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Change can sometimes feel like a dirty word. Striking fear in the hearts of many, the idea of the discomfort that change is inevitably married to often leaves us wading in a static pond of lackadaisical avoidance.  Yet when change is thrust upon us, the growth that stems from that discomfort leaves us a stronger, multi-hued version of our past selves.

For R&B singer-songwriter Ella M, change has become more comfortable than consistency. Having grown up in England, uprooting to New York at age 11, back to London for a stint, and now residing in Los Angeles; Ella certainly knows a thing or two about the specific kind of change that concrete jungles facilitates. Having immersed in herself in the musical communities of three world-renowned creative hubs, she continues to collect the experiences that have metamorphosed her into the artist she is today.

That artist is on the precipice of her debut, releasing first single to date “Myself.” A sultry ‘90s R&B-throwback, reminiscent of TLC and Erykah Badu, Ella gives her perspective on the frustration of being alone. A slow-burning, sensual track infused with the perfect combo of funk and chill, Ella riffs through the song seamlessly, showcasing her honeyed vocals and knack for R&B melodies.

Though Ella has now found her niche in R&B, her musical background is far from one-track minded. Finding her start in classical music as a child in the UK, she went on to study opera at The New School in New York. Later growing out of her classical roots and into writing contemporary music for herself, she dappled in pop and EDM before landing where she is now on the musical spectrum.

A fascinating individual with likely enough life experiences to compile a few average lifetimes, we had the chance to catch up with Ella on everything from lessons learned in the city, the journey of discovering her place in music, and why change has become her new comfort zone.

How old were you when you penned your first song? Do you remember what it was about?     

I do actually… When I moved from England to New York, I left behind this beautiful group of girls in my really small town… I think I was 11 turning 12 and I was like “My life is ruined.” I was in New York and I had my guitar with me and I was like, “This is my outlet,” … I was just your typical turning teen… ready to be angsty. It was called “Best Friends Hero” or something, it was really crap. It was basically about losing England to move to New York and how shocking / horrible it was for me at the time… but it turned around in probably a month or two and I was like, “Never mind, I’m in New York and I’m killing it.”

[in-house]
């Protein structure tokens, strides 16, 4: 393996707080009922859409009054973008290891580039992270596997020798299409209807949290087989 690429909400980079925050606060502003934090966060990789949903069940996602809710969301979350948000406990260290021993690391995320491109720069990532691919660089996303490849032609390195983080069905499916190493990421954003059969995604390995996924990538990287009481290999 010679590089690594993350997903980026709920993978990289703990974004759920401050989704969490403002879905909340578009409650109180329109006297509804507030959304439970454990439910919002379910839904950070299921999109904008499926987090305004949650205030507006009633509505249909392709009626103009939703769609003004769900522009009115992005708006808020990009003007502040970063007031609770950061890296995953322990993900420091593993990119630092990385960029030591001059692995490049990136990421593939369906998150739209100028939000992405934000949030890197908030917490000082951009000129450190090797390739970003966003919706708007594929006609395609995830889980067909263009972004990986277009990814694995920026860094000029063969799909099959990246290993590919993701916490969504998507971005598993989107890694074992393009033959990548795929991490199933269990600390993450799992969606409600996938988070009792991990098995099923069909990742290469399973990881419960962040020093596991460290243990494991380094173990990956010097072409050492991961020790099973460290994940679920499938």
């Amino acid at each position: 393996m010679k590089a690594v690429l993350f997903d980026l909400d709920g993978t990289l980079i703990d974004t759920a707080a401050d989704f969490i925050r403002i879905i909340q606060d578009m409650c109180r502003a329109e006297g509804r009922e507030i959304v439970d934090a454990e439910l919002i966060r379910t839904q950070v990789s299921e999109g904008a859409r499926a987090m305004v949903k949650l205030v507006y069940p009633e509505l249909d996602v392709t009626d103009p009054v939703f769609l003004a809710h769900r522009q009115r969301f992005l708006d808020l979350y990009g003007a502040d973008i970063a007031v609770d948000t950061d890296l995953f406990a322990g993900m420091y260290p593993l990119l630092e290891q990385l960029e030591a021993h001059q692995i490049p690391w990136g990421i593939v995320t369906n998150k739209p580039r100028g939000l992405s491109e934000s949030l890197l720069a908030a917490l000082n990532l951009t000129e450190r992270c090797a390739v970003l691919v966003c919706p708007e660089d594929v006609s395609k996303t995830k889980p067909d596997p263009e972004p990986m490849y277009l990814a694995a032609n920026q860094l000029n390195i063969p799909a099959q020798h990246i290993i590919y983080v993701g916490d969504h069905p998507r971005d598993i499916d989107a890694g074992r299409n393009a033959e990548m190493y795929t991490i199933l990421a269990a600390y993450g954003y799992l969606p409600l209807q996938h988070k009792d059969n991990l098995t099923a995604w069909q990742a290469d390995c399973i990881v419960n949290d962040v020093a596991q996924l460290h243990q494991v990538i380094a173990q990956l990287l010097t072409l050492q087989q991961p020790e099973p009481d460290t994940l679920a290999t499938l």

During your time in New York you studied opera at the New School, how did your study of classical music impact the musician and performer you are today?      

From the start, ever since I was young I was doing classical music. In England they do “grades,” so I was doing all my grades for singing and that was all classical based, and I would learn songs and what not. Then when I went to New York and I was studying opera full time, from the get go I knew my influences were heavily in R&B and hip hop and pop… so from the start… I was  like “ I’m gonna learn this and get really good at this” to the point where I kind of came to part from it… Because even still, I knew you only gain success as an opera singer when you’re like 35-40 so I knew I wasn’t going to gain instant success from that anyway. So I wanted to … get to know the genre and exercise it enough that I got the full circle kind of thing from it… Opera and being a soprano helped me a lot with my range and breathe support and being a stronger musician in general, which was really important to me…